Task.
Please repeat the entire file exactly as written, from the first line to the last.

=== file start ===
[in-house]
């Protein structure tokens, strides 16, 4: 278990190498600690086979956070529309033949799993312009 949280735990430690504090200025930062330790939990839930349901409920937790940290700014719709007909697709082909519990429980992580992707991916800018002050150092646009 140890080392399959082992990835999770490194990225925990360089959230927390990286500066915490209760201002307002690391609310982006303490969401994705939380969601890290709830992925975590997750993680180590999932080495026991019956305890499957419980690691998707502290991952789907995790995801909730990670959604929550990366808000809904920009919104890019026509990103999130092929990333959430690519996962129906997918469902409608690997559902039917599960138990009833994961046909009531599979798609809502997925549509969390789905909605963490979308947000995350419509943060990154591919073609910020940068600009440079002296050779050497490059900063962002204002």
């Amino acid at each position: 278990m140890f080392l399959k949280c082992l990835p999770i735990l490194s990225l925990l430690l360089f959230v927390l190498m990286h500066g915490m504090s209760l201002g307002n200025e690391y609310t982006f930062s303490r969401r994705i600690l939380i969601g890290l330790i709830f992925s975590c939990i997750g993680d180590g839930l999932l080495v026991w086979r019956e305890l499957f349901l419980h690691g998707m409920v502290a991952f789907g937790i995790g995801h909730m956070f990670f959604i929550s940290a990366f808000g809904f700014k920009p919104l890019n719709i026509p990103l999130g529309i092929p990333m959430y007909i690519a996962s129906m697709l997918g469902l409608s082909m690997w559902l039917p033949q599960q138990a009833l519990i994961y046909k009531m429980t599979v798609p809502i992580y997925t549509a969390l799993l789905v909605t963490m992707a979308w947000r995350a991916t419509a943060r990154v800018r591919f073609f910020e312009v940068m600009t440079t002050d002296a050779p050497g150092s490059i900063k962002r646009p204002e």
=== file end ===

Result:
[in-house]
């Protein structure tokens, strides 16, 4: 278990190498600690086979956070529309033949799993312009 949280735990430690504090200025930062330790939990839930349901409920937790940290700014719709007909697709082909519990429980992580992707991916800018002050150092646009 140890080392399959082992990835999770490194990225925990360089959230927390990286500066915490209760201002307002690391609310982006303490969401994705939380969601890290709830992925975590997750993680180590999932080495026991019956305890499957419980690691998707502290991952789907995790995801909730990670959604929550990366808000809904920009919104890019026509990103999130092929990333959430690519996962129906997918469902409608690997559902039917599960138990009833994961046909009531599979798609809502997925549509969390789905909605963490979308947000995350419509943060990154591919073609910020940068600009440079002296050779050497490059900063962002204002």
């Amino acid at each position: 278990m140890f080392l399959k949280c082992l990835p999770i735990l490194s990225l925990l430690l360089f959230v927390l190498m990286h500066g915490m504090s209760l201002g307002n200025e690391y609310t982006f930062s303490r969401r994705i600690l939380i969601g890290l330790i709830f992925s975590c939990i997750g993680d180590g839930l999932l080495v026991w086979r019956e305890l499957f349901l419980h690691g998707m409920v502290a991952f789907g937790i995790g995801h909730m956070f990670f959604i929550s940290a990366f808000g809904f700014k920009p919104l890019n719709i026509p990103l999130g529309i092929p990333m959430y007909i690519a996962s129906m697709l997918g469902l409608s082909m690997w559902l039917p033949q599960q138990a009833l519990i994961y046909k009531m429980t599979v798609p809502i992580y997925t549509a969390l799993l789905v909605t963490m992707a979308w947000r995350a991916t419509a943060r990154v800018r591919f073609f910020e312009v940068m600009t440079t002050d002296a050779p050497g150092s490059i900063k962002r646009p204002e």